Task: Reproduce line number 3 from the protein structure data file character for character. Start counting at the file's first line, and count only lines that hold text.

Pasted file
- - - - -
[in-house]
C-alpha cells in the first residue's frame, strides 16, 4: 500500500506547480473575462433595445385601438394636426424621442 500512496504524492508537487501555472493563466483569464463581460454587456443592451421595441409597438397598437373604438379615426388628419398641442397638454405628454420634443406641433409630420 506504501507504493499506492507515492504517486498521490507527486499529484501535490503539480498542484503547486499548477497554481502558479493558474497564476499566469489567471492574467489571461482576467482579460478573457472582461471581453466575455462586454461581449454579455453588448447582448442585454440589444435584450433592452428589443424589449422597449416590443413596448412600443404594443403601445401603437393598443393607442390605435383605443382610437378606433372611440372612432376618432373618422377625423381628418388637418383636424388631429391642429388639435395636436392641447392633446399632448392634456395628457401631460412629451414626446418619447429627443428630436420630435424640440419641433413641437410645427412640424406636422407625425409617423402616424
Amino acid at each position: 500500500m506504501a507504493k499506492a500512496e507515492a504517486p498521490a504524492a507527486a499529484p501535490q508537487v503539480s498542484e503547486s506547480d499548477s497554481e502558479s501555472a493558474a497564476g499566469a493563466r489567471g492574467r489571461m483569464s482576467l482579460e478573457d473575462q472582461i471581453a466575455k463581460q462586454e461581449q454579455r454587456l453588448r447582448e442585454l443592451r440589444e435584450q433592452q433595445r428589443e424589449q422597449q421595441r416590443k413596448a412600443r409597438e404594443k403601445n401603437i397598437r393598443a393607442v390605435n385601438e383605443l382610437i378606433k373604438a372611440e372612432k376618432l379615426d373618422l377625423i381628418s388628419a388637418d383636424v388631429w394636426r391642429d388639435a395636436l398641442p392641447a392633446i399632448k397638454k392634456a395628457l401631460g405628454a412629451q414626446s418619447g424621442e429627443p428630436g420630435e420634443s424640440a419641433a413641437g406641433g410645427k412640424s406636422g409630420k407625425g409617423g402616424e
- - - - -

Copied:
Amino acid at each position: 500500500m506504501a507504493k499506492a500512496e507515492a504517486p498521490a504524492a507527486a499529484p501535490q508537487v503539480s498542484e503547486s506547480d499548477s497554481e502558479s501555472a493558474a497564476g499566469a493563466r489567471g492574467r489571461m483569464s482576467l482579460e478573457d473575462q472582461i471581453a466575455k463581460q462586454e461581449q454579455r454587456l453588448r447582448e442585454l443592451r440589444e435584450q433592452q433595445r428589443e424589449q422597449q421595441r416590443k413596448a412600443r409597438e404594443k403601445n401603437i397598437r393598443a393607442v390605435n385601438e383605443l382610437i378606433k373604438a372611440e372612432k376618432l379615426d373618422l377625423i381628418s388628419a388637418d383636424v388631429w394636426r391642429d388639435a395636436l398641442p392641447a392633446i399632448k397638454k392634456a395628457l401631460g405628454a412629451q414626446s418619447g424621442e429627443p428630436g420630435e420634443s424640440a419641433a413641437g406641433g410645427k412640424s406636422g409630420k407625425g409617423g402616424e